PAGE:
In this series on mills and bits for digital woodworkers, I introduced the basics of end mill and router bit design. If you missed it, here’s the introduction and parts one, two and three. With the basics completed, it’s time to focus on which mills work best for specific purposes. One of the best uses for a CNC is for cutting parts so, let’s see what mills and bits work best for that.
Choosing a CNC mill is a lot like the choice you’d make when selecting a table saw blade for a special use (ripping, crosscut or a standard combination blade). There are various types of end mills for use in cutting out wood parts. Two common mills are the upcut, for ejecting chips upwards where the bottom of the cut is smooth and the downcut, where waste is pushed down and top of the cut is smooth with no tear out. Then, there are compression cutters where both the top and bottom of the cut are smooth — which are great for cutting laminated materials with thin veneers like plywood. All of these mills are referred to as flat mills because they are flat on the bottom.
Spiral mills and router bits are the best choices for cutting wood parts
Earlier in this series, I explained that most general purpose end mills that work well for cutting wood have two flutes. Though, more flutes mean a smoother cut sounds good in practice, when cutting wood with a CNC added flutes don’t eject the waste fast enough and the mill overheats. So, stick with two flutes.
Diameters for two flute spiral bits range from micro size to as big a shaft as your CNC router or spindle can handle – usually, that’s 1/2”. The size of the mill also determines how fast you can cut the material (feed rates). Tiny end mills are very delicate and break easily – they require very shallow cuts and slow feed rates. Larger mills can remove a lot more material than smaller mills.
For the purposes of using a CNC to cut parts out of wood, you’ll want to use larger mills wherever possible. You’ll commonly find two flute wood cutting mills in diameters of .250”, .375” and .500”.
You also have choices to make regarding mill length. Because woodworkers frequently make hardwood parts of 4/4, 6/4, 8/4 and even greater than 12/4, we need longer bits so it’s best to shop for bits with appropriate cutting length (CL). Usually, that means .250” bits with cutting lengths up to 1.125”, .375” bits up to 1.25” and .500 bits from 2” to 2.500”. When it comes to end mill and bit materials, carbide or carbide coated offer longevity and heat resistance so that makes them your first choice.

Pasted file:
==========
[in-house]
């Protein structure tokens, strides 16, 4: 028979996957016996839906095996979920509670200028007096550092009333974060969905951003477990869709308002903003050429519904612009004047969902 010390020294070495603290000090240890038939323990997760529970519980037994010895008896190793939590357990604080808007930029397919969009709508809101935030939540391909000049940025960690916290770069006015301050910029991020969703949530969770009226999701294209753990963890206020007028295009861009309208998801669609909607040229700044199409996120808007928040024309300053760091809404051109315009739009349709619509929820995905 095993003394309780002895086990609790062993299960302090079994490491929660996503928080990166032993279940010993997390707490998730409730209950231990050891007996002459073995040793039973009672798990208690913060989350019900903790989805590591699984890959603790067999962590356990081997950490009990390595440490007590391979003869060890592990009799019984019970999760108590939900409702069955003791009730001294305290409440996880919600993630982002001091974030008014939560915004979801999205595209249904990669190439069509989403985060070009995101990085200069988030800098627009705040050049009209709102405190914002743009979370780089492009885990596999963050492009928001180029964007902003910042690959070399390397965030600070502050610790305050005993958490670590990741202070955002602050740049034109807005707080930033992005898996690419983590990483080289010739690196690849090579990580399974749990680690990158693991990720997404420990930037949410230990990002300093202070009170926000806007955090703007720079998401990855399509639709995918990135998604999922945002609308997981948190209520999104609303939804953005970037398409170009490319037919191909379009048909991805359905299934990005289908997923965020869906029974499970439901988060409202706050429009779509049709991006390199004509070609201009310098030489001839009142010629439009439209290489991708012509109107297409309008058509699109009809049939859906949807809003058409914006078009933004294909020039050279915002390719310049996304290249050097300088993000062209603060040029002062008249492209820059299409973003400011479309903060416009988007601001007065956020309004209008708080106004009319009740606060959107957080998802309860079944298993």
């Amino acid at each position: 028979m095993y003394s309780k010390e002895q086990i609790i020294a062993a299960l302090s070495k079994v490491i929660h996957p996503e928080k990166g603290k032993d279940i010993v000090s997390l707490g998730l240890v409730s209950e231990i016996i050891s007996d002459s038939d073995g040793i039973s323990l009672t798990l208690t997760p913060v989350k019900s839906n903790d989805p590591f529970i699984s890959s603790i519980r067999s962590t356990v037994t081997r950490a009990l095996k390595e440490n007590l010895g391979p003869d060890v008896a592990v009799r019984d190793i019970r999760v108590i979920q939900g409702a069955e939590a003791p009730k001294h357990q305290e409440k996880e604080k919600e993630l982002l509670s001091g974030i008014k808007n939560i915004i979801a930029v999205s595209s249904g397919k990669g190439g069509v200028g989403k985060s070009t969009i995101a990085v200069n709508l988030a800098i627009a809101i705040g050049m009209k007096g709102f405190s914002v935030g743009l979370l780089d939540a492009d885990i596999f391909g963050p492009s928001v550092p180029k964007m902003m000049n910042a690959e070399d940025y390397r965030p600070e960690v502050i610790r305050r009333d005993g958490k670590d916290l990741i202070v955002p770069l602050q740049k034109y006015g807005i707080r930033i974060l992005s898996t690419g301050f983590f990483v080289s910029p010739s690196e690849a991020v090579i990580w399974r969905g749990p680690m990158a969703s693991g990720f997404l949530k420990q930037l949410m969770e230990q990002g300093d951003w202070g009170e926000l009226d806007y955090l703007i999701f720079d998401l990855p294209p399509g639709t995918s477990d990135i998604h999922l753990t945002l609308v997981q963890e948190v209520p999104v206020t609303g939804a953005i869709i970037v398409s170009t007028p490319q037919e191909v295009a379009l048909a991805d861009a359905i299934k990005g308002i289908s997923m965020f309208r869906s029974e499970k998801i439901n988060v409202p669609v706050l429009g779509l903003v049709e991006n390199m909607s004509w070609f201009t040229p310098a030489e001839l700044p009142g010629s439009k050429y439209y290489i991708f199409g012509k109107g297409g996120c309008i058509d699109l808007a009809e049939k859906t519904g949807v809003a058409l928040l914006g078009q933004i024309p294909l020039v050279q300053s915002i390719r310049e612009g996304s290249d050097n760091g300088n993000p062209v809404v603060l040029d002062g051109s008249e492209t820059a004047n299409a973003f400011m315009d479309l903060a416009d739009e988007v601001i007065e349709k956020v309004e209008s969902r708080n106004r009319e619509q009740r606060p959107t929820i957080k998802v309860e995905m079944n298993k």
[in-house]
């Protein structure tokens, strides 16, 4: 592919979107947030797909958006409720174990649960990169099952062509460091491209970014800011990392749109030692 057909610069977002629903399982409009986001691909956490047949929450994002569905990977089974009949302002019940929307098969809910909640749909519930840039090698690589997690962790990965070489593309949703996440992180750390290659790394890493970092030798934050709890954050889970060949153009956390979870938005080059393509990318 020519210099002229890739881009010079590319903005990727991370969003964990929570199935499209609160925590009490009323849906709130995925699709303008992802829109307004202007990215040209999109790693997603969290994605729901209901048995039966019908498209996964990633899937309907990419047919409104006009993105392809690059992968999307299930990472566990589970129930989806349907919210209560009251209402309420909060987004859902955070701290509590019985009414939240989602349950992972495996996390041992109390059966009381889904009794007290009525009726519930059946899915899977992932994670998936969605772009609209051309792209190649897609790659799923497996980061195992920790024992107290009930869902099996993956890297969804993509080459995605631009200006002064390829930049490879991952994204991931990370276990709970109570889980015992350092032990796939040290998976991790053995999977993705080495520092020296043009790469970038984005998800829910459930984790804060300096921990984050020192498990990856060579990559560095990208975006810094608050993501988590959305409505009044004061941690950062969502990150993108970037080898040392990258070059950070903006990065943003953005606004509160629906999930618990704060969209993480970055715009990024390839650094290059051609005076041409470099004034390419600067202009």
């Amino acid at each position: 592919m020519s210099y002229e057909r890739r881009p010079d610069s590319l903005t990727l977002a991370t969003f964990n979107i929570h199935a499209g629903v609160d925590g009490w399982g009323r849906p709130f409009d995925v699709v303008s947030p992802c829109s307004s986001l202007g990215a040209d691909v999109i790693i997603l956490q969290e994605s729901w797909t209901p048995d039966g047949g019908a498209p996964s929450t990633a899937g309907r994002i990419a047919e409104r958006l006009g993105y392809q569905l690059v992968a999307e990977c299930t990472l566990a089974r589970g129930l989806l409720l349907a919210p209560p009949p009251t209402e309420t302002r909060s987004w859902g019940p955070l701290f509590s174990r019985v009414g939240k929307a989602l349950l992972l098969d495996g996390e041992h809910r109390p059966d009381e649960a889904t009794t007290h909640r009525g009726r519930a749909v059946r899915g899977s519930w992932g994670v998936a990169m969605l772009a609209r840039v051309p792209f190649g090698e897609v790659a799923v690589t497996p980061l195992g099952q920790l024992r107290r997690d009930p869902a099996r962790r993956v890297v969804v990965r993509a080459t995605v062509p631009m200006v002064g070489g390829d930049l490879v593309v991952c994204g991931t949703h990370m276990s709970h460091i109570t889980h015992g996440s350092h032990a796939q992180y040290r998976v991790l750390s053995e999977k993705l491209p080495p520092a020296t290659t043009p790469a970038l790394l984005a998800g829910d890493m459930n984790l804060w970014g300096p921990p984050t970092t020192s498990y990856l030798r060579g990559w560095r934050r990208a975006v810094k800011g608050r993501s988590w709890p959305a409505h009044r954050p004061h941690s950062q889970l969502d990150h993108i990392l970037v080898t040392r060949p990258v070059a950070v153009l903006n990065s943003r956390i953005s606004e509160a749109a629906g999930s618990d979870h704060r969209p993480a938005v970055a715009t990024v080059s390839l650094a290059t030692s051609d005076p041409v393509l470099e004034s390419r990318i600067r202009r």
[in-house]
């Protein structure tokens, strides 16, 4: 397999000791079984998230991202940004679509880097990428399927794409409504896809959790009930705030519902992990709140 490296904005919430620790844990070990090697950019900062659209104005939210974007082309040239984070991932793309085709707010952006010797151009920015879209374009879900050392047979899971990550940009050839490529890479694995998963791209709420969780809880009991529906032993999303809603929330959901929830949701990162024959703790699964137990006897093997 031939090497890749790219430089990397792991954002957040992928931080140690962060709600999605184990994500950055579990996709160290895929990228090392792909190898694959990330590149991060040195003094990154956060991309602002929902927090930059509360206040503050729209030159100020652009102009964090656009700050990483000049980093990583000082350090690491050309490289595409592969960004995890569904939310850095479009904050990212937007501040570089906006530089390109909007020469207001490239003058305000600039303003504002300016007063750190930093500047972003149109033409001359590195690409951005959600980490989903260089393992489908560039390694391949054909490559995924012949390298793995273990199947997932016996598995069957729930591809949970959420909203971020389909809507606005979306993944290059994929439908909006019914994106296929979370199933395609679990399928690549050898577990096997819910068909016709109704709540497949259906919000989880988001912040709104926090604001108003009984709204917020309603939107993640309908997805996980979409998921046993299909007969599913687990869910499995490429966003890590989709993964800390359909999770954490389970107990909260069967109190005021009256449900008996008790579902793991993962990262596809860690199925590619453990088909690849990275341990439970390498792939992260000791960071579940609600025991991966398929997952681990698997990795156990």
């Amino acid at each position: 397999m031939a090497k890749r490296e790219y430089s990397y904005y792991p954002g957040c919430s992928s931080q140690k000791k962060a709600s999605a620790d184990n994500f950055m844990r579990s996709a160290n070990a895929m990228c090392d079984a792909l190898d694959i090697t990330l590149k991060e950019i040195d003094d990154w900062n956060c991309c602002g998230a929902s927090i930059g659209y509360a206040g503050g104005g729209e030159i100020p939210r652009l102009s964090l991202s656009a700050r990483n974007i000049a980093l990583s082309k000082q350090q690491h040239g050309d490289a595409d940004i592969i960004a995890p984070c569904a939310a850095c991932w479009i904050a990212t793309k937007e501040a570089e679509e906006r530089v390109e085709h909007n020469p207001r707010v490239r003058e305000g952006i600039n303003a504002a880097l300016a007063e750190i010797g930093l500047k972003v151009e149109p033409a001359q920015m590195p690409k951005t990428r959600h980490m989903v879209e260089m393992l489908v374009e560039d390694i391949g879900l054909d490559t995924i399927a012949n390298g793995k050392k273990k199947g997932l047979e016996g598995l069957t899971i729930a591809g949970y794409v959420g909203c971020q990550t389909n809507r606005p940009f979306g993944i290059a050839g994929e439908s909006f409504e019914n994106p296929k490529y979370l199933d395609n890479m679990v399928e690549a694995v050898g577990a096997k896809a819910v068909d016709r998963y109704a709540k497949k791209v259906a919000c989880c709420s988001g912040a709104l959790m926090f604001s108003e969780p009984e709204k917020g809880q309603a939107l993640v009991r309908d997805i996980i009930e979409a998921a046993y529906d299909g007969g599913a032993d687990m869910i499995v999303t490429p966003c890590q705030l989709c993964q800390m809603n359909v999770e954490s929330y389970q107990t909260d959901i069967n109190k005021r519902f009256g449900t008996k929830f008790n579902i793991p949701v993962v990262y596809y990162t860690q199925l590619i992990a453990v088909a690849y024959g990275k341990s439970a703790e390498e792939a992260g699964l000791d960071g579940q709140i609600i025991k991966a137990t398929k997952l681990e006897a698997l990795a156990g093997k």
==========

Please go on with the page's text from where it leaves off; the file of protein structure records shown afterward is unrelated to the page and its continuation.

Up, down or compression?
These three options refer to the cutting direction of the flutes on a mill. Whether it’s for use in a CNC or router, you’ll find a use for all three kinds of bits in your shop. An upcut mill pulls the waste out as the mill rotates. Downcut mills push the waste back into the mortise being cut. Compression mills do both. The top .250” or so of the mill pulls the waste out and the rest of the mill pushes down. The practical benefit of a compression mill is the clean edges it leaves on the surface as it’s cutting. If you cut deeper then the upcut flutes say, .260” the down cutting flutes will push down the top fibers leaving a clean top surface with no tear out. As you cut all the way through, the up cutting flutes pull the back side fibers into the mortise, leaving a clean bottom surface.
All three options have their place in a digital woodworker’s tool set. Here’s how I use them…
I use upcut mills for hogging off as much material as I can as quickly as I can – and for cutting MDF and general use. I also use upcut mills for roughing large areas when doing 3D sculptural work.
I use downcutting mills almost exclusively when cutting hardwood furniture parts. It’s my go-to choice. A downcut gives me a clean top surface and by pushing the wood down, it helps hold the part steady. Because downcutting bits are packing in waste into the mortise area, to keep the bit from overheating, you usually need to make shallower cuts at higher feed rates.
I almost always use compression bits for cutting plywood and other laminated material. And, if the cut is going to be over .250” on the first pass these also works well for cutting solid woods. Like the downcut bits, they typically need to be run faster then upcut bits.
Recommended sizes for cutting parts
I typically use .250” and .375” compression mills for cutting plywood. The larger mill size is preferred. But, if you’re cutting a lot of parts with little room in between them, the smaller size is handy. Perfect if you’ve filled up a sheet of plywood with parts.
For cutting hardwood furniture parts, I often use a .375” downcutting mill. If the part is thicker, like a 1.75 to 2” chair leg, for example, I use a .500” downcutting mill. They’re longer and more stable when cutting.
For general purpose needs, some soft wood cutting and fast material removal in preparation for 3D carving, I use .250”, .375” and .500” up cutting mills.
In the next segment on CNC Tooling basics, I’ll share what I’ve learned about the ball mills that I use for 3D carving.
To see the entire series on CNC Tooling Basics, click here.
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